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This article aims to provide a summary to guide you through the assets and liabilities of an estate, including assets which are not controlled by a Will and information about the lodgement of Caveats.

Assets Which Are Controlled by a Will

All assets which are owned by you do not always form a part of your estate and are not controlled by your Will.
Joint ownership assets
Assets which you hold jointly with another person including your spouse and parents will pass on directly to the other person upon your death, irrespective of your Will.
Usually these assets include home or real estate, bank accounts and personal properties.
Sole ownership
Assets which are in your sole name and not jointly owned, will form a part of your estate and be controlled by your Will. These assets include real estate, cash, motor vehicles, shares, debentures, bonds and units in trusts.
Unit trusts or companies
Assets owned by unit trusts or companies will not become a part of your estate, if such trusts and companies are controlled by you. However, the shares and units of the trusts and companies will form a part of your estate.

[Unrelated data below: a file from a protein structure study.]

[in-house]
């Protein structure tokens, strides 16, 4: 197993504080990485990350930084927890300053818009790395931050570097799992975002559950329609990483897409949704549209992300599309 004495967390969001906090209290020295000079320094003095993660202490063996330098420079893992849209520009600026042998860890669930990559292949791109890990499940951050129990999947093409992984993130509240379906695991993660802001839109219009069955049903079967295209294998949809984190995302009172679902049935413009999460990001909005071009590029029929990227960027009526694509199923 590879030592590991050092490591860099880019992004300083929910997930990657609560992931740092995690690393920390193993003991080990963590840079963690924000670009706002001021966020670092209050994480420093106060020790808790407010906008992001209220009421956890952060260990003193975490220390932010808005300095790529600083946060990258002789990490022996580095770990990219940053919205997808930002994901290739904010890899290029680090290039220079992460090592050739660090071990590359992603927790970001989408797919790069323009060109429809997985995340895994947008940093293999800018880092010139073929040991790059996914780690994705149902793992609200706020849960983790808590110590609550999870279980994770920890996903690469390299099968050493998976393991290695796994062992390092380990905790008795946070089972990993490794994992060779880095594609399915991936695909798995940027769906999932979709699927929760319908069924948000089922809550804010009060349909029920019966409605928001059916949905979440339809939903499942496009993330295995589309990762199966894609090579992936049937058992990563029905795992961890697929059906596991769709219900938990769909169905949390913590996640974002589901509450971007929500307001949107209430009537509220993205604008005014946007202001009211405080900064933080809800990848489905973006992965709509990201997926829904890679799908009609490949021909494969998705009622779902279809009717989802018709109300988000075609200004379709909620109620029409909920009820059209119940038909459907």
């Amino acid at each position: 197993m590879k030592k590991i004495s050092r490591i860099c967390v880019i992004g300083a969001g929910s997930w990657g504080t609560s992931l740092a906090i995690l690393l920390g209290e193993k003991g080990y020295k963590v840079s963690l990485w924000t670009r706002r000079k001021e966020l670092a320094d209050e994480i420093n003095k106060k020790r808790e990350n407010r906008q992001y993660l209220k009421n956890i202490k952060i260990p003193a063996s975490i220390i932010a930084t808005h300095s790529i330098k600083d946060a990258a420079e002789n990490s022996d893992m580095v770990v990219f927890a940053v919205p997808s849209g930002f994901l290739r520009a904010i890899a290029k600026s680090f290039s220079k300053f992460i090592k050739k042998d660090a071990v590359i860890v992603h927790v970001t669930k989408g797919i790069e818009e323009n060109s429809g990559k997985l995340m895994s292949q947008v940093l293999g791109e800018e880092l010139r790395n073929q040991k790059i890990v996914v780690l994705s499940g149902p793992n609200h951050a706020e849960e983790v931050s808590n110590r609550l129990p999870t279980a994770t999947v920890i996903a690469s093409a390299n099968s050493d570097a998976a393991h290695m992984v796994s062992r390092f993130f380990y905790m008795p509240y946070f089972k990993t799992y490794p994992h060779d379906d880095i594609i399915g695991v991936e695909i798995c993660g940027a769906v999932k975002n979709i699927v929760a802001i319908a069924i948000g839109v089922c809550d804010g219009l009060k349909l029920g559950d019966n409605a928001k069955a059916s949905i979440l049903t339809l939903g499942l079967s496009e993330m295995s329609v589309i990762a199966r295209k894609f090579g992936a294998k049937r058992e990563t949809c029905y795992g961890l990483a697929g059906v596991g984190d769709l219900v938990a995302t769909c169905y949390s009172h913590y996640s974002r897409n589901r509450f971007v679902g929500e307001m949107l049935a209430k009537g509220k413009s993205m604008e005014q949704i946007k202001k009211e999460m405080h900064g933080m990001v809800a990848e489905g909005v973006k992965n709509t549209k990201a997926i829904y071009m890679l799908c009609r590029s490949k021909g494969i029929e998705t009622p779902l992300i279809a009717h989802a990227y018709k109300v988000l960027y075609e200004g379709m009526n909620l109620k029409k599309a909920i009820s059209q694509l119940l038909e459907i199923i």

Life Insurance
In most of the cases, a person who is insured in a life insurance policy nominates another person such as spouse or children as the beneficiaries of the policy and not the estate as the beneficiary. In such circumstances, the proceeds of the policy are paid directly to the beneficiaries and do not form a part of the estate of the deceased.
In cases where your assets are held by a superannuation fund, those assets are usually passed on to your dependants such as spouse or children and do not form a part of your estate.

Lodgement of Caveats

In case you are residing in New South Wales (NSW) and you have a legal interest in a deceased estate, you may lodge a caveat on that estate with the New South Wales Land Titles Office.
If you are an eligible applicant under the Succession Act 2006 (NSW Consolidated Acts) for a Family Provision Order, this does not mean that you have a legal interest in the deceased estate.
You may have a legal interest in a deceased estate, if you are a mortgagee and there is an outstanding loan on a real property.
The effect of lodging a caveat on a real property out of an estate is that the real property will not be distributed to its beneficiaries in accordance to the Will, until the caveat is removed.

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